Basically planning involves setting objectives, designing and implementing a programme to achieve the organisation's objectives and having a monitoring and control mechanism to ascertain whether the planned programme is on track or has achieved its desired objectives. Greenley2 differentiates between corporate planning, strategic planning and operational planning. He says that corporate planning is the organisation's overall planning system and its two principal constituent parts are strategic and operational planning. Strategic planning begins with an assessment of an organisation's internal and external environments.
Figure 3.1 The characteristics of marketing and operational planning
Operational planning can be further divided into short and long term planning. Short term operational planning is also known as tactical planning. Tactics and strategy differ in several important respects. Tactics relate to the following of a plan to achieve short term objectives. Thus tactics equate to the marketing plan rather than marketing strategy. Strategic marketing would establish policies for each element of the marketing mix and would specify how resources are to be deployed. Tactics deal with marketing problems in the short term. Consider the position of a fish supplier who has the competitive advantage of owning refrigerated trucks. The supplier might adopt a marketing strategy in which the price is set high in order to: recover his/her investment in expensive technology; establish a price-quality relationship in the mind of the consumer; and ensure that the level of demand does not greatly exceed the amount he/she is able to supply. Since this is his/her strategy, there would be no departure from the maintenance of prices which are high relative to those of other suppliers. However, there may be tactical manoeuvering in order to overcome certain marketing problems. When the supplier, or the product, is new to the market there may be need to stimulate demand by offering discounts. This would probably be done through the use of special ‘money-off’ coupons, or vouchers, so that the discounts could be targeted at certain customer groups and also to underline the fact that discount prices will not be the normal practice with respect to the product and are for a limited time only. Similarly, when there is a glut of fish on the market or when the supplier wants to improve short term cash flow or release space in his/her storage facility to accommodate new product lines, the tactic of offering ‘20% extra free’ in a bag of white-bait or kapenta fish might be employed. Once again the supplier would be careful to communicate to the market that these extra value packs would be available in the short term only. Thus, whereas marketing strategy focuses upon achieving long term organisational goals, tactics focus upon achieving annual marketing objectives.
Before moving on, it should be said that corporate strategy, business policy and marketing planning have relevance to enterprises of all sizes. In smaller organisations these management activities are likely to be carried out in a less formal and less sophisticated way than in larger corporations but they need to be done, formally or informally, explicitly or implicitly. Even the small independent grain trader will have to give thought to such matters as his/her strategy for survival in a municipal market overcrowded with grain traders, will have to be consistent whilst remaining flexible - in his/her reactions to problems and opportunities and needs to be in a position to anticipate changes in the marketing environment so that he/she can identify and exploit emerging opportunities.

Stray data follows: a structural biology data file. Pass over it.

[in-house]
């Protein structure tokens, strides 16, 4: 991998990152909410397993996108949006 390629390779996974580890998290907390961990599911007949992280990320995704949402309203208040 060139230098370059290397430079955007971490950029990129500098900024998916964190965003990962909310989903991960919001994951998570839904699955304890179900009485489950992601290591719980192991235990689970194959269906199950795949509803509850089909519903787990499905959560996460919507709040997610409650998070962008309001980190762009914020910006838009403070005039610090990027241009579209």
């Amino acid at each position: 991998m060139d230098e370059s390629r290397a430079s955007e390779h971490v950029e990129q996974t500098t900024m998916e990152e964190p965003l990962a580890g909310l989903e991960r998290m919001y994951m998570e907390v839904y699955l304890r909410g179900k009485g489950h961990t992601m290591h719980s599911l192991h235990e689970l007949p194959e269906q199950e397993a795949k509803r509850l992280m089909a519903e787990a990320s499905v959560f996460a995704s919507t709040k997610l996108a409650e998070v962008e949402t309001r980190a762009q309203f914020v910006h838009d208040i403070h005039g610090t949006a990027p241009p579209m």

When businesses are small and owner operated there tends to be a high degree of entrepreneurial drive. Even after the organisation begins to grow, and salaried managers are employed, there may be no appreciable fall in the level of flair, energy and commitment to achieving success, if indeed there is any at all. However, in very large organisations managers can feel divorced from the events and decisions that are shaping the business. This is particularly the case where the enterprise is highly diversified. For example, a large enterprise could have interests in say grain trading, fertilizer procurement, the design and installation of silos, financial advisory services to farmers, the hire of transportation of bulk commodities, etc. A manager in fertilizer procurement could well feel that he/she has relatively little effect on overall performance since decisions such as budget allocations and sales and profit targets are dictated and determined by what happens in grain related activities. This is likely to suppress that manager's search for new and better ways of doing business because he/she believes to do so would have relatively little effect and would not be recognised, or rewarded, by senior management. The concept of a strategic business unit (SBU) was developed as a means of retaining the vitality of the entrepreneurial spirit by giving management a high degree of responsibility and autonomy in decision making. The SBU becomes a separate business entity, although still belonging to a larger commercial enterprise, having its own defined business strategy and a management with direct responsibility for its profits and sales performance.